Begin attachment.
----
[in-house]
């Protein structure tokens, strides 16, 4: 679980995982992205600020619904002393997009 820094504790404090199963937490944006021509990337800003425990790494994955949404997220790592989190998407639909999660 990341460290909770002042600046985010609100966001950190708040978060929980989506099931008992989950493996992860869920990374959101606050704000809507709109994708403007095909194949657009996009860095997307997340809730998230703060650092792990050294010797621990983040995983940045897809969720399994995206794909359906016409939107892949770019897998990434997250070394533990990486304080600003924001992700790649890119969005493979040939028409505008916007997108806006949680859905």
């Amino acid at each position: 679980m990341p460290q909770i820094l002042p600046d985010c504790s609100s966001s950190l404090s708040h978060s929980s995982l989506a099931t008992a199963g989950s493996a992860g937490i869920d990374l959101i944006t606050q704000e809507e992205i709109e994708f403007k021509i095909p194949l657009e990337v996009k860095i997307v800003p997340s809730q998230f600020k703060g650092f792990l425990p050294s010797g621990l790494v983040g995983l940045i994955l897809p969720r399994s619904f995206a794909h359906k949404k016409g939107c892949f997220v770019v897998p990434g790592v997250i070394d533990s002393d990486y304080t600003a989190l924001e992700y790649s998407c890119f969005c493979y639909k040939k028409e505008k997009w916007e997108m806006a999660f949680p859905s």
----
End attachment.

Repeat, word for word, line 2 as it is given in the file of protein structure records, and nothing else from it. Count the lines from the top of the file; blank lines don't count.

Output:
């Protein structure tokens, strides 16, 4: 679980995982992205600020619904002393997009 820094504790404090199963937490944006021509990337800003425990790494994955949404997220790592989190998407639909999660 990341460290909770002042600046985010609100966001950190708040978060929980989506099931008992989950493996992860869920990374959101606050704000809507709109994708403007095909194949657009996009860095997307997340809730998230703060650092792990050294010797621990983040995983940045897809969720399994995206794909359906016409939107892949770019897998990434997250070394533990990486304080600003924001992700790649890119969005493979040939028409505008916007997108806006949680859905």